It’s almost impossible for me to comprehend the insane grief a family experiences when one of their members suddenly dies. When that death comes through suicide or homicide, the agony is no doubt compounded many times over. (Thankfully, sudden deaths have been rare in my family.) Two stories from today’s news provide a glimpse into bewildering family tragedies that might have been prevented.
Most people who ordinarily pay attention to the news are aware of the decision today to move forward on a $76 million funding package to wrap the magnificent Golden Gate Bridge in a suicide prevention net. Hoping to stanch the bleeding (figuratively) − after some 1600 people have leapt to their deaths since the bridge opened more than 75 years ago − the people of San Francisco believe a wide net will dissuade further suicides. While the work won’t be completed until 2018, proponents of the barrier believe people will stop jumping.
As with almost any issue, there are opponents of the project who argue the barrier will detract from the beauty of this amazing structure. One commenter noted this is “spend[ing] money on forcing people to be alive.” Another observes “A safety net … won’t prevent someone from taking too many pills or stepping in front of a train.” Indeed, a barrier on the Golden Gate Bridge-way won’t eliminate all suicides.
I mentioned two stories from today’s news. The second involves a 22-month-old toddler who died after being left buckled into his car seat for seven or eight hours while his daddy worked. (The toddler’s death actually occurred last week.) The child’s father has been charged with murder but people who know this family have expressed their incredulity that the father has been blamed for the toddler’s death. (The facts, of course, have yet to be adjudicated, and the man should be presumed innocent.) Continue reading “Bridge To Nowhere”→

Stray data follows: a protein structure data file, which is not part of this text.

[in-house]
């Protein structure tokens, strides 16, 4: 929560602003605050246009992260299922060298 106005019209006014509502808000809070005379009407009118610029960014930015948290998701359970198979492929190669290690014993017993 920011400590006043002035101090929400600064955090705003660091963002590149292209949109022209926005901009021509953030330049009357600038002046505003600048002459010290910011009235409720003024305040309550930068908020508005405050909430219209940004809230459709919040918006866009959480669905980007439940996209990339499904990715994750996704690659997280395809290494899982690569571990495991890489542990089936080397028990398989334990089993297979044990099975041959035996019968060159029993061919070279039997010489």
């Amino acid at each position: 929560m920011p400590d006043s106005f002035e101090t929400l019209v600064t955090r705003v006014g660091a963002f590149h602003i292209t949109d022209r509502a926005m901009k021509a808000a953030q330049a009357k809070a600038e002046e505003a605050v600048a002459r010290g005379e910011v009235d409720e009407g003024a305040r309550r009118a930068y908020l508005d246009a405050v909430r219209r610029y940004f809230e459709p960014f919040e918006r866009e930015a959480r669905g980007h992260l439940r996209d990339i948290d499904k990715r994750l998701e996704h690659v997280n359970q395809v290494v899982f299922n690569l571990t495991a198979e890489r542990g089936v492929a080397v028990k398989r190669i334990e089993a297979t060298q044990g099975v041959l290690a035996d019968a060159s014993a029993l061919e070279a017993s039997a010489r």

It should go without saying, but I’ll emphasize the point here: poems (and stories) don’t spring out of thin air, but the poet doesn’t necessarily speak (via a poem) from personal experience. In my creative process, poems generate from somewhere deep within my psyche and they reflect my observations as well as an internal dialogue in which I engage. Often, I’m writing about situations I’ve witnessed secondhand. When my brain reacts, my heart frequently empathizes. Even when I’m just a bystander, events can have a forceful effect on me.
Such was the case when I wrote the following sonnet. The poem (written in the early 80s) practically wrote itself. It was at a time when several people close to me were going through divorce. I was stunned to realize the impact of divorce isn’t just felt by the couple and their offspring.
The poem was published in the annual publication of Poems by Poets’ Roundtable of Arkansas 1984 and won third place in the annual contest sponsored for this publication. Following the book’s publication, one of my dear friends (also a poet) called on me, greatly concerned to know if “everything is okay.” She thought the poem was too real. Was this a cry for help? she wondered.
Of course, it’s great to have such good friends and I would hope anyone in desperate need has a friend, like mine, willing to ask the important, life-affirming questions. [And God forbid, please don’t construe from this sonnet that I condone suicide! As long as there is life, there’s HOPE!]
This isn’t a poem you enjoy, but neither is the death of a marriage. Your comments are always welcome.